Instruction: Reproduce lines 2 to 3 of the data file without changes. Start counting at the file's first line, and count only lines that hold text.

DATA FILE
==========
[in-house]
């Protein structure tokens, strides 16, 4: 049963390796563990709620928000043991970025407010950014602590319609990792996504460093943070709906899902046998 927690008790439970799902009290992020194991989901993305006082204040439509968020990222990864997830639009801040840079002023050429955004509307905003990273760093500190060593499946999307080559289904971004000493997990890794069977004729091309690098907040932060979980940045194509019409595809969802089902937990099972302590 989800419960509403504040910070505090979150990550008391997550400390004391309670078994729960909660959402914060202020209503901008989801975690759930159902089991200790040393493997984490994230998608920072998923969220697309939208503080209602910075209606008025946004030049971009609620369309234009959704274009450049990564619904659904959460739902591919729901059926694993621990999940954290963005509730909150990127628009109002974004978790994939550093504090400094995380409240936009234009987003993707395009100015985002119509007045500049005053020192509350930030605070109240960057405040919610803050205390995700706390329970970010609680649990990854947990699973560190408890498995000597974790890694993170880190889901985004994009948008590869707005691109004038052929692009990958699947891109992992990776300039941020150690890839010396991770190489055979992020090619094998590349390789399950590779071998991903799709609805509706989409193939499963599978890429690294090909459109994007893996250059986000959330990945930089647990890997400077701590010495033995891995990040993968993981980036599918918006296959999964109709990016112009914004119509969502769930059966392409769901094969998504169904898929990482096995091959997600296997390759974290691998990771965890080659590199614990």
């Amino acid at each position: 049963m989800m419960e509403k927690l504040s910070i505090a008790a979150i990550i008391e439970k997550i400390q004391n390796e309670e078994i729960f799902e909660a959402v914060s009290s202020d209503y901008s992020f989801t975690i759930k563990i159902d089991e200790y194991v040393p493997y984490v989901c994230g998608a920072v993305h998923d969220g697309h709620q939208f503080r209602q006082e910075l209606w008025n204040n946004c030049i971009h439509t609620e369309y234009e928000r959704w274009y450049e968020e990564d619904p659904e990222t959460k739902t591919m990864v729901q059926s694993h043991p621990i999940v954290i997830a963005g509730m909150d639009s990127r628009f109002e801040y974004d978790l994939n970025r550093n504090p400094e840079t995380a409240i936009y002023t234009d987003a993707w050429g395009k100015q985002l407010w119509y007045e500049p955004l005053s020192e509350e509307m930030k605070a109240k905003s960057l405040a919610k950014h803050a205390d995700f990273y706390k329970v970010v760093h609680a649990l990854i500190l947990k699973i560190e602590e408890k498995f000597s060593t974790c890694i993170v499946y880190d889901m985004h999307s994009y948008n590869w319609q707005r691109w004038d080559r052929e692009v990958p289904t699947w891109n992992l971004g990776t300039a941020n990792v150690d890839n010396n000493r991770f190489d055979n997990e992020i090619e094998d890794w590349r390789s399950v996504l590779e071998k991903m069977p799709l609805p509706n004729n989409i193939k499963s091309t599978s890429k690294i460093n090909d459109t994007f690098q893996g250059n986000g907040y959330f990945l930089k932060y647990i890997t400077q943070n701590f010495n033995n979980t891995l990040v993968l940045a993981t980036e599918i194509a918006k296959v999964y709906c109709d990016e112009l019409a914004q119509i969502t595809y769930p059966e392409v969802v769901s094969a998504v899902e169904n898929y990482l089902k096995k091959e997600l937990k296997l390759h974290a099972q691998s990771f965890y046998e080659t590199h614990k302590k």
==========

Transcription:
């Protein structure tokens, strides 16, 4: 049963390796563990709620928000043991970025407010950014602590319609990792996504460093943070709906899902046998 927690008790439970799902009290992020194991989901993305006082204040439509968020990222990864997830639009801040840079002023050429955004509307905003990273760093500190060593499946999307080559289904971004000493997990890794069977004729091309690098907040932060979980940045194509019409595809969802089902937990099972302590 989800419960509403504040910070505090979150990550008391997550400390004391309670078994729960909660959402914060202020209503901008989801975690759930159902089991200790040393493997984490994230998608920072998923969220697309939208503080209602910075209606008025946004030049971009609620369309234009959704274009450049990564619904659904959460739902591919729901059926694993621990999940954290963005509730909150990127628009109002974004978790994939550093504090400094995380409240936009234009987003993707395009100015985002119509007045500049005053020192509350930030605070109240960057405040919610803050205390995700706390329970970010609680649990990854947990699973560190408890498995000597974790890694993170880190889901985004994009948008590869707005691109004038052929692009990958699947891109992992990776300039941020150690890839010396991770190489055979992020090619094998590349390789399950590779071998991903799709609805509706989409193939499963599978890429690294090909459109994007893996250059986000959330990945930089647990890997400077701590010495033995891995990040993968993981980036599918918006296959999964109709990016112009914004119509969502769930059966392409769901094969998504169904898929990482096995091959997600296997390759974290691998990771965890080659590199614990």
């Amino acid at each position: 049963m989800m419960e509403k927690l504040s910070i505090a008790a979150i990550i008391e439970k997550i400390q004391n390796e309670e078994i729960f799902e909660a959402v914060s009290s202020d209503y901008s992020f989801t975690i759930k563990i159902d089991e200790y194991v040393p493997y984490v989901c994230g998608a920072v993305h998923d969220g697309h709620q939208f503080r209602q006082e910075l209606w008025n204040n946004c030049i971009h439509t609620e369309y234009e928000r959704w274009y450049e968020e990564d619904p659904e990222t959460k739902t591919m990864v729901q059926s694993h043991p621990i999940v954290i997830a963005g509730m909150d639009s990127r628009f109002e801040y974004d978790l994939n970025r550093n504090p400094e840079t995380a409240i936009y002023t234009d987003a993707w050429g395009k100015q985002l407010w119509y007045e500049p955004l005053s020192e509350e509307m930030k605070a109240k905003s960057l405040a919610k950014h803050a205390d995700f990273y706390k329970v970010v760093h609680a649990l990854i500190l947990k699973i560190e602590e408890k498995f000597s060593t974790c890694i993170v499946y880190d889901m985004h999307s994009y948008n590869w319609q707005r691109w004038d080559r052929e692009v990958p289904t699947w891109n992992l971004g990776t300039a941020n990792v150690d890839n010396n000493r991770f190489d055979n997990e992020i090619e094998d890794w590349r390789s399950v996504l590779e071998k991903m069977p799709l609805p509706n004729n989409i193939k499963s091309t599978s890429k690294i460093n090909d459109t994007f690098q893996g250059n986000g907040y959330f990945l930089k932060y647990i890997t400077q943070n701590f010495n033995n979980t891995l990040v993968l940045a993981t980036e599918i194509a918006k296959v999964y709906c109709d990016e112009l019409a914004q119509i969502t595809y769930p059966e392409v969802v769901s094969a998504v899902e169904n898929y990482l089902k096995k091959e997600l937990k296997l390759h974290a099972q691998s990771f965890y046998e080659t590199h614990k302590k």